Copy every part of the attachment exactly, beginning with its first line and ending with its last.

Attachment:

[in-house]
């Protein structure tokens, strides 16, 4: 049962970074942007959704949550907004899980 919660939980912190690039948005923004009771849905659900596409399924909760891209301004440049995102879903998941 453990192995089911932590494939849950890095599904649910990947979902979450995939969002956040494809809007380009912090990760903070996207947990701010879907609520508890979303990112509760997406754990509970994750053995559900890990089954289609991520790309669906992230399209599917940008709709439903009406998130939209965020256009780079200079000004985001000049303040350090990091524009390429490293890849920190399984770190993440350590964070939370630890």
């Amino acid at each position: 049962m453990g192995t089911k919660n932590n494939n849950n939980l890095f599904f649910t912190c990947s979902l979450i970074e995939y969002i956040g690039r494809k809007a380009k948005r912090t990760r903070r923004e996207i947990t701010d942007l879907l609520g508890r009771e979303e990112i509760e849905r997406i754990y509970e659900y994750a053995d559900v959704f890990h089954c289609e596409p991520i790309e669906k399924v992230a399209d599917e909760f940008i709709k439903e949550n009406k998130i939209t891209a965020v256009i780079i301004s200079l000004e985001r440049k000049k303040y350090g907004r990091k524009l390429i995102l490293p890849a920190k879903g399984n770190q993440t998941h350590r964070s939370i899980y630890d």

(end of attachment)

[in-house]
């Protein structure tokens, strides 16, 4: 049962970074942007959704949550907004899980 919660939980912190690039948005923004009771849905659900596409399924909760891209301004440049995102879903998941 453990192995089911932590494939849950890095599904649910990947979902979450995939969002956040494809809007380009912090990760903070996207947990701010879907609520508890979303990112509760997406754990509970994750053995559900890990089954289609991520790309669906992230399209599917940008709709439903009406998130939209965020256009780079200079000004985001000049303040350090990091524009390429490293890849920190399984770190993440350590964070939370630890």
């Amino acid at each position: 049962m453990g192995t089911k919660n932590n494939n849950n939980l890095f599904f649910t912190c990947s979902l979450i970074e995939y969002i956040g690039r494809k809007a380009k948005r912090t990760r903070r923004e996207i947990t701010d942007l879907l609520g508890r009771e979303e990112i509760e849905r997406i754990y509970e659900y994750a053995d559900v959704f890990h089954c289609e596409p991520i790309e669906k399924v992230a399209d599917e909760f940008i709709k439903e949550n009406k998130i939209t891209a965020v256009i780079i301004s200079l000004e985001r440049k000049k303040y350090g907004r990091k524009l390429i995102l490293p890849a920190k879903g399984n770190q993440t998941h350590r964070s939370i899980y630890d």